Closing Costs When Buying a House

Closing, what? Closing costs. Yeah, we know. You’re already buying a property for a couple hundred thousand—no big deal—and now you have to pay to close the deal?


Yes.


Along the home buying journey, it’s easy to forget that once you find a home, you’re completing a legal transaction. And like all things in the law world, there’s often a cost associated.


What Are Closing Costs?


Closing costs are the one-time costs for services completed by your lawyer, your mortgage lender, and any other third-parties that have worked on your home purchase or sale. These are the charges and fees at the end of a real estate transaction and are in excess of the purchase price of the property.


Here are a few of the closing expenses that may come up with your mortgage transaction:


  • Home inspection

  • Home appraisal

  • Legal fees to transfer title and register mortgage

  • Movers or moving trucks

  • Cleaning costs or repairs

  • Real estate commissions (if selling)

  • Mortgage penalty (if breaking your mortgage term)

  • Lenders and/or Owner’s Title Insurance

  • Property taxes

  • Land Transfer Tax (in most provinces)


How Are Closing Costs Calculated?


Will you have to pay every single one of the closing cost items listed above? No.


How much you’ll have to save for is dependent on the property you’re buying, if you’re selling a previous property at the same time, etc.


As a general rule, for purchasing a home in Alberta, you want to save about 1% of your home’s purchase price for your closing costs.

For example, if you’re buying a $400,000 home, you want to have $4,000 saved for one-time closing costs.


You may see some people recommend saving 3% of your home’s purchase, that’s not a bad general rule if you’re buying in most provinces outside Alberta where the land transfer tax is most likely your biggest closing cost. If you’re incurring a mortgage penalty or having to pay realtor fees for selling, that’s when closing costs can be even higher.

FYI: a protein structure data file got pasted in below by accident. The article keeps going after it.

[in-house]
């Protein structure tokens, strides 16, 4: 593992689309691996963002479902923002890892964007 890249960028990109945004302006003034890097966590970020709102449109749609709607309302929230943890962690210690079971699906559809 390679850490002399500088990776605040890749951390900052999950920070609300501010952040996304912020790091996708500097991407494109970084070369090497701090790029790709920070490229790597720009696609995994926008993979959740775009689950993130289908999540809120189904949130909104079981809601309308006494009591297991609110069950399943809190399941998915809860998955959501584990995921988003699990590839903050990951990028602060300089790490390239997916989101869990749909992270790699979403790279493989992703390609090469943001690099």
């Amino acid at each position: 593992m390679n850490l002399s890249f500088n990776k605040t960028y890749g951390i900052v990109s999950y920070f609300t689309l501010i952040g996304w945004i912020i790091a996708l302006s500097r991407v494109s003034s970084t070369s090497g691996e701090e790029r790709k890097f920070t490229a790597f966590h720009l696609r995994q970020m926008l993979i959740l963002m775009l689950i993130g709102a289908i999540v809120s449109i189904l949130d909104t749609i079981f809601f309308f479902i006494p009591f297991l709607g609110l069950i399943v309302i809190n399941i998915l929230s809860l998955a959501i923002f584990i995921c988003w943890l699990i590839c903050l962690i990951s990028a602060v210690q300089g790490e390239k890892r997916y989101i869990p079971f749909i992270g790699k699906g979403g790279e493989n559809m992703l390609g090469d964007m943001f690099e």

Saving For Closing Costs


We usually recommend saving this alongside your down payment, so you’re ready to move forward on your purchase when you find the house...finding a couple of thousand dollars at the last minute isn’t something most people can do. In fact, most mortgage commitments will require proof that you have these funds available beforehand.


When working with a mortgage broker, they’ll provide a list of your specific closing costs so you can save the appropriate amount. Remember, what you’ll be paying is specific to your mortgage/real estate transaction.


The key here is once the money is saved, do not spend it on anything but closing costs. Even if you think you’re not going to need the full amount you’ve saved, it’s best to be prepared. You never know what you might need come move-in day.


And who knows, maybe you’ll have some left over so you can buy furniture for the new house (after you’ve moved in, of course.)



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